This is what was spoken through the prophet Joel:
“In the last days it will be, God declares,
that I will pour out my Spirit upon all flesh,
and your sons and your daughters shall prophesy,
and your young men shall see visions,
and your old men shall dream dreams.
Even upon my slaves, both men and women,
in those days I will pour out my Spirit;
and they shall prophesy….”
• Acts 2:16-18, NRSV
• • •
“We faithfully live out our story when we display in our practice the reality of who we are at the core of our identity. As those marked by the Spirit without regard to gender, we must also faithfully steward the gifts Christ by the Spirit has given to the church without regard to gender.” (J.R. Daniel Kirk)
One implication of living after Pentecost that a number of Pentecostal groups have long recognized, but which many other Christian traditions have missed, is the ministry of the Holy Spirit which levels distinctions within the Body of Christ. Because we all have entered the community through baptism and the Spirit, it is inappropriate to discriminate within the Church based on old creation categories such as ethnic or racial identities, social class distinctions, or gender.
As J.R. Daniel Kirk says in his fine post, “Unifying Spirit,” — “common reception of the Spirit and common baptism into Christ disclose the gospel-denying implications of discriminating within the Body of Christ.”
Kirk points out that in Corinthians and Galatians in particular, Paul is not arguing merely about soteriology (salvation) when he stresses equality in Christ. Rather, in both epistles, the indicative truth that everyone enters Christ’s family the same way — through baptism and reception of the Spirit — leads to the imperative that we must not make distinctions about who can participate or serve based on “fleshly” differences. We should distinguish only the basis of the Spirit’s initiative, gifting, and calling (and I would add — the Spirit’s fullness in a person’s life). One need only compare Galatians 3:28 with Galatians 2:11-14 to see that the doctrine of equal salvation has immediate implications for practices of equality within the Church.
To be baptized and receive the Spirit is to be equal within the body.
This stands in clear contrast to the separatist nature of First Testament religion based on earthly, old creation categories. Under the old covenant, God’s people and leaders were set apart by biological and ethnic distinctions. One had to be born Jewish or convert and submit to Torah (i.e. “become” Jewish) to be accepted in the community. In terms of the main sign of the covenant, males alone were circumcised, stressing their primary responsibility to pass on the seed of (Jewish) life and take the lead in Israel’s life and affairs.
Now, in Jesus and by means of the outpoured Spirit, Gentiles enter the community by faith alone and are not required to become Jewish or take on the yoke of law observance in order to become disciples of Jesus. Likewise, whether male or female — all are baptized into Christ, not males alone. Each person who enters the family is marked with the same sign of the new covenant, and women and men alike receive spiritual gifts and callings. Even “your women shall prophesy,” declared Peter on Pentecost.
If Paul sometimes seems to contradict his own basic new covenant theology by placing restrictions on women in certain church settings, urging slaves and masters to live faithfully within the less-than-perfect structures of Greco-Roman culture, and so on, it is because believers live “between the times” — as members of the new creation that is dawning, but also as citizens within the old creation that is still in place (though passing away) — and in this age we must patiently plant seeds of mutual equality that will ultimately blossom in fullness at the consummation.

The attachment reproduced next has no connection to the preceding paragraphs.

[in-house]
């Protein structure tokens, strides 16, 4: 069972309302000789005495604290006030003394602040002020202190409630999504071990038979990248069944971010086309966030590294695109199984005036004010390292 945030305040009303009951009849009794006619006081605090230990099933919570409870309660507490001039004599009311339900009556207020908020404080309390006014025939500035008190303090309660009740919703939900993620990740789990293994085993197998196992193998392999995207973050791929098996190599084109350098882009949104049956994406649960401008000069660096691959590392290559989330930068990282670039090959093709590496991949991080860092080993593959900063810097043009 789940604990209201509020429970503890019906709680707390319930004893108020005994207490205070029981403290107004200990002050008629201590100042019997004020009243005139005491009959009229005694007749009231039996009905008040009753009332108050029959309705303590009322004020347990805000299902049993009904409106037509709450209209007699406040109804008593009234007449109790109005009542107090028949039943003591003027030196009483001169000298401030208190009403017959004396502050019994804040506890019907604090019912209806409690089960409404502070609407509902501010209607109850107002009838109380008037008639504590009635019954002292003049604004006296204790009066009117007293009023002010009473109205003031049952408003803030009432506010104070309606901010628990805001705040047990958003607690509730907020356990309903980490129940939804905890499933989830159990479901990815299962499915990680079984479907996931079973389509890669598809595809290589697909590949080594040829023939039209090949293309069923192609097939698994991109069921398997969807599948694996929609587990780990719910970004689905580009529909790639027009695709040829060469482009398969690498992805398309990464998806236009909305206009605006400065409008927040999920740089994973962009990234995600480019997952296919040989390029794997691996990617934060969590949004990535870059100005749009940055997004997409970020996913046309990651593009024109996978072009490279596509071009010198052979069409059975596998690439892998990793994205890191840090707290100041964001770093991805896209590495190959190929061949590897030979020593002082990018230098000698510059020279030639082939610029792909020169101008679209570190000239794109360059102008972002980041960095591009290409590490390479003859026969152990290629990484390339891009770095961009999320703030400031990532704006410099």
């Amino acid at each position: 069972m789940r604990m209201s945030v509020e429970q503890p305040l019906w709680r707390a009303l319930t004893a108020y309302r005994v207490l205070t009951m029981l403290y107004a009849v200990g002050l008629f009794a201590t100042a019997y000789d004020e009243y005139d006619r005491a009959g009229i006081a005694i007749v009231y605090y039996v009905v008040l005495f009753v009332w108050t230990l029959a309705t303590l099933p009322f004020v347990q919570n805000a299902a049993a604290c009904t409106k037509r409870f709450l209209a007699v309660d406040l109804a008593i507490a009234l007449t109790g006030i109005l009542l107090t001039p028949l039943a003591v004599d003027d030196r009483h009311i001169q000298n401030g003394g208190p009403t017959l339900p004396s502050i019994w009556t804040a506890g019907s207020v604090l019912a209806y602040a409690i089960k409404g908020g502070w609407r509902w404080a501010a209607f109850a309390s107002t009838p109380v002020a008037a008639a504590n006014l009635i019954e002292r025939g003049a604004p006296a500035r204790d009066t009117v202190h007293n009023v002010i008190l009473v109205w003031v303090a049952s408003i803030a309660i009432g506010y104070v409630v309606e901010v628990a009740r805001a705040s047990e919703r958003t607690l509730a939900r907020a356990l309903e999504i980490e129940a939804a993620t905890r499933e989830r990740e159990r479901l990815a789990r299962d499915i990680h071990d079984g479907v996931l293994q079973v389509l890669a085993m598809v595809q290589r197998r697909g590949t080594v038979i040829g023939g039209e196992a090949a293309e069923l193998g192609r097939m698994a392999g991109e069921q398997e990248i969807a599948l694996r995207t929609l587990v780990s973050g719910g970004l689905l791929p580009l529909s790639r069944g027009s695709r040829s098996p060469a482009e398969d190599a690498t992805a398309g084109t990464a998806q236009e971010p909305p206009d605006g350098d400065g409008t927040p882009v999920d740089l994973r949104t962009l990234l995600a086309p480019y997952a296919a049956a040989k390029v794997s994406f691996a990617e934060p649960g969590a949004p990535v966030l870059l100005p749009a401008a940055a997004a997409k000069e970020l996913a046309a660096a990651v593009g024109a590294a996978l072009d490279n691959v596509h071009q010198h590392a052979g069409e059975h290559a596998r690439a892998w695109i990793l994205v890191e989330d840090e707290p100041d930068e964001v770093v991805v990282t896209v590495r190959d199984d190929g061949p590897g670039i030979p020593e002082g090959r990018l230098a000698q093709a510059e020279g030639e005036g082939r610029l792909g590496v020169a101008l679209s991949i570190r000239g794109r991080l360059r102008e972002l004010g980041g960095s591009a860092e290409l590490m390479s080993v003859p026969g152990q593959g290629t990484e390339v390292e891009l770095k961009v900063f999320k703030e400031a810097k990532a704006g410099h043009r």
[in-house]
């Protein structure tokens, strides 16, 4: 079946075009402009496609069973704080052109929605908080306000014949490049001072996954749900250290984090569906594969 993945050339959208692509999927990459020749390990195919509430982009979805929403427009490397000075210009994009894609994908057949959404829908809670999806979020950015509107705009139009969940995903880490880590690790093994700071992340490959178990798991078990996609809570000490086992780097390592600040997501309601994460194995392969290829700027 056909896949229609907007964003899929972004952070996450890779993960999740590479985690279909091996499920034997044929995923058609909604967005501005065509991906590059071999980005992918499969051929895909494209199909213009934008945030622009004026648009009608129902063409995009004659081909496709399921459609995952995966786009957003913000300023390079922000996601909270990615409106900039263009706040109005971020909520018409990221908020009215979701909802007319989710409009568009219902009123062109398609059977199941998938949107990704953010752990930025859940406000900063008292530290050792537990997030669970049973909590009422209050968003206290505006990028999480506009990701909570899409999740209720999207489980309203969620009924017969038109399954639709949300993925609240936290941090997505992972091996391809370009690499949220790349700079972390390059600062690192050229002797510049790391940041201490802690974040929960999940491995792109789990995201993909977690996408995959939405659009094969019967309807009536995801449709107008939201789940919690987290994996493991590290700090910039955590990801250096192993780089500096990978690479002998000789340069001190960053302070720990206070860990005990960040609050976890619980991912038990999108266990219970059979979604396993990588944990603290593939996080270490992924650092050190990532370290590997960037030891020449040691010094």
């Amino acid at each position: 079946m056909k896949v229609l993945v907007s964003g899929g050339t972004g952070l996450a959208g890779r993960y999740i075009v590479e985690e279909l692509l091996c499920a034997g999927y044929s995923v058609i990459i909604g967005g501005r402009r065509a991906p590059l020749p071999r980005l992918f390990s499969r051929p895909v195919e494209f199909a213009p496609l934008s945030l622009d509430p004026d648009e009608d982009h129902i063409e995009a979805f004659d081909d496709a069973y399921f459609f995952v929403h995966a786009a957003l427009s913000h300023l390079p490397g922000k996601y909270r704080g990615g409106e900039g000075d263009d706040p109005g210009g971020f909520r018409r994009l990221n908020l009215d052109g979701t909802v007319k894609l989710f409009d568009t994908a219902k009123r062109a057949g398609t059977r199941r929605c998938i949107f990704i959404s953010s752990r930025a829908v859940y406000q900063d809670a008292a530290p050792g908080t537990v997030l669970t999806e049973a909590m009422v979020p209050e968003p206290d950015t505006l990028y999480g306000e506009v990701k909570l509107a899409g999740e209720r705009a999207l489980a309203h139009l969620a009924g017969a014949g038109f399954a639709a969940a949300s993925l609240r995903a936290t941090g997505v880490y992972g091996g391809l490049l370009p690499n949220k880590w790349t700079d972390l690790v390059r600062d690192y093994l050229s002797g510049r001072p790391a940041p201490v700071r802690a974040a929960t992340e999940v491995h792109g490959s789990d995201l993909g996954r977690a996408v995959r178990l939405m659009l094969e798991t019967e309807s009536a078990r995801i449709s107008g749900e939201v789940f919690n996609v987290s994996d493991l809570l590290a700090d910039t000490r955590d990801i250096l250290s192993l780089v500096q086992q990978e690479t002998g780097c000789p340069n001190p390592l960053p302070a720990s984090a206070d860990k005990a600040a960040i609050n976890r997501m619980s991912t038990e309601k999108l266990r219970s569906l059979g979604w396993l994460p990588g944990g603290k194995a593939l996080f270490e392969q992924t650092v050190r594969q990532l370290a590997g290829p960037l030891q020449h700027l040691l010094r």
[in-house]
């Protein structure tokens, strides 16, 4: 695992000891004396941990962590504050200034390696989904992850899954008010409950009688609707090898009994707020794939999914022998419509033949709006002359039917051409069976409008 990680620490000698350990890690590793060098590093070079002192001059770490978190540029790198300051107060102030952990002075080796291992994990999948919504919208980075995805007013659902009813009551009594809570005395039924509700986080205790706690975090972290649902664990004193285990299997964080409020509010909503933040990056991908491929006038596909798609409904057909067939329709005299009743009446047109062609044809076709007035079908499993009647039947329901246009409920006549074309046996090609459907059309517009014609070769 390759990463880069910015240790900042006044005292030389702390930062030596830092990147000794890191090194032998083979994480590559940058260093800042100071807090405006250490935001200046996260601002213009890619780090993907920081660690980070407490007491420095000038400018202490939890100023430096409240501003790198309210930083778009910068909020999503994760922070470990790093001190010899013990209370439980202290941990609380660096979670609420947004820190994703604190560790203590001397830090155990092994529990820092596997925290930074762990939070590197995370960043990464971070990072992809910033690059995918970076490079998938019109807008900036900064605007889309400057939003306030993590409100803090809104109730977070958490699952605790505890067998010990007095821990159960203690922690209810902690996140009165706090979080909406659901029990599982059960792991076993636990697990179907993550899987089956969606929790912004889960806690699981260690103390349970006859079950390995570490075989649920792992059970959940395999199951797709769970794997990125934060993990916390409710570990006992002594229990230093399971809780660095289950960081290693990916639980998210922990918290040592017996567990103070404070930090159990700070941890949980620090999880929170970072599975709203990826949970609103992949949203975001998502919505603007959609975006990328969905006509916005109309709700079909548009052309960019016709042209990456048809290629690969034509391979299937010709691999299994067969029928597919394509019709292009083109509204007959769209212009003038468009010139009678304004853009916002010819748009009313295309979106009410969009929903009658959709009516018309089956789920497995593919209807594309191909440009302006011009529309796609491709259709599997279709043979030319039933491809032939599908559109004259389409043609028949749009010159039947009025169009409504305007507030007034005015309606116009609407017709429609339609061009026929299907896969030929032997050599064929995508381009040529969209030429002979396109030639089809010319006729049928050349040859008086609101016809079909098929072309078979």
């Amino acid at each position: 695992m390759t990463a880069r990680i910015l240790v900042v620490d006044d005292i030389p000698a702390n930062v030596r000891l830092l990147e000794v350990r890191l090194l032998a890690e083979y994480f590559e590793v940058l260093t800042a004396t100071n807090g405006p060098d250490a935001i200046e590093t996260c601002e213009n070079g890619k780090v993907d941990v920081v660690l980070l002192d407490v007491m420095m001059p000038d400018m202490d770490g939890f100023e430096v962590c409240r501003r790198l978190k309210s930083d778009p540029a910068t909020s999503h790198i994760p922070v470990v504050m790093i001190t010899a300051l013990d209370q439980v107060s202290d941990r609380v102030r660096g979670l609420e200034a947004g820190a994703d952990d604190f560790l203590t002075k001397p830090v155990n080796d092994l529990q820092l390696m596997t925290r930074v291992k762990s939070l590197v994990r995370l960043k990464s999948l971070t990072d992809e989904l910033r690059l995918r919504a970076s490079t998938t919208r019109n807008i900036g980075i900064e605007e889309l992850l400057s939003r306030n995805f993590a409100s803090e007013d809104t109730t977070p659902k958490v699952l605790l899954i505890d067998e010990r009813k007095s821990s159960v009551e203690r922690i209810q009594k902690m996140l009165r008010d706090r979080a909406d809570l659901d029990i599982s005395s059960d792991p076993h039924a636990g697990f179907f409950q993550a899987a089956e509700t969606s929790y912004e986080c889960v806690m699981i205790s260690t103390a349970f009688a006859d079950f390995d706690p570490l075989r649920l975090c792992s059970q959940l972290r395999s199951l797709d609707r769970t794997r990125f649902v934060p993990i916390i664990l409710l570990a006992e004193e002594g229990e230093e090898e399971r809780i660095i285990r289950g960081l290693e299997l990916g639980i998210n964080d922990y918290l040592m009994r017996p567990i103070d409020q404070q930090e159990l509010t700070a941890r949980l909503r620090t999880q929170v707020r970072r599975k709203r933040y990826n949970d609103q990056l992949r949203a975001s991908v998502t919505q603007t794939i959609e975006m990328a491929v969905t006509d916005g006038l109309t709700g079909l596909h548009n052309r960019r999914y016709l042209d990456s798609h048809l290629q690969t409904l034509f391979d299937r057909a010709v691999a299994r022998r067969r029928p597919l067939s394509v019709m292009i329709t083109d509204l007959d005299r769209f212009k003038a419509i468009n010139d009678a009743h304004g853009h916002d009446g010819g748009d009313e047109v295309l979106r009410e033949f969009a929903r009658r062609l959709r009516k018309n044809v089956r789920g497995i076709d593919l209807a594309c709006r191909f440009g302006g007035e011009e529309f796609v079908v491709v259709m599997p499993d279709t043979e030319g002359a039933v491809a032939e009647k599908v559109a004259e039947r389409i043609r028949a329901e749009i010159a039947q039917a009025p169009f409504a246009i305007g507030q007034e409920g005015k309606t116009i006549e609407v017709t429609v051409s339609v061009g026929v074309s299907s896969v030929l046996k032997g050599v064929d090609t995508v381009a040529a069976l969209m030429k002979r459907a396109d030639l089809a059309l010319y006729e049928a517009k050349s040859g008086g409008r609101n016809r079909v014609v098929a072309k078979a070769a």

The Church’s witness involves living in peace within a multiplicity of cultural settings that are imperfect and awaiting redemption. Much of the time, the Church is not called to take radical revolutionary approaches in matters of cultural change. Rather, we quietly respect the societies in which we live and function within them as cooperatively as we can as faithful disciples. However in the Church, when we treat every baptized, Spirit-endowed individual who belongs to God’s family with equality and dignity, we testify to a fundamental difference that sets the Kingdom of God apart from the present age.
There may even be occasions in space-time history when the world sees these matters more clearly than the Church. A temptation Christians must regularly overcome is that of holding on to traditions that we have elevated as “essentials,” but which may, in fact, represent outmoded cultural norms. One can see in the Book of Acts, for example, that in areas of the Greco-Roman world where “prominent women” had more public roles in society, Paul reached out to them, elicited their partnership, considered them coworkers, and at times relied upon them as benefactors (see Rom. 16, Acts 16-17). I fail to see how the Church should do less in a culture like ours today, but at times it seems the faithful show less respect and give less opportunity to women than the world does.
As J.R. Daniel Kirk says so well, “We faithfully live out our story when we display in our practice the reality of who we are at the core of our identity.” And this is our identity: Buried with Christ in baptism, raised to walk in newness of life; in the one Spirit all baptized into one body—Jews or Greeks, slaves or free, male or female—and all made to drink of one Spirit.
I, for one, would hope our practices would come to more fully reflect our identity.
* Original Icon by Fr. Theodore Jurievicz. Saints portrayed: Front – Anna, Elizabeth, Mary Magdelene, Nina (evangelizer of Georgia); Back – Juliana of Lavarevsk, Irene Martyr of Thessalonica, Barbara, Alexandra the Empress.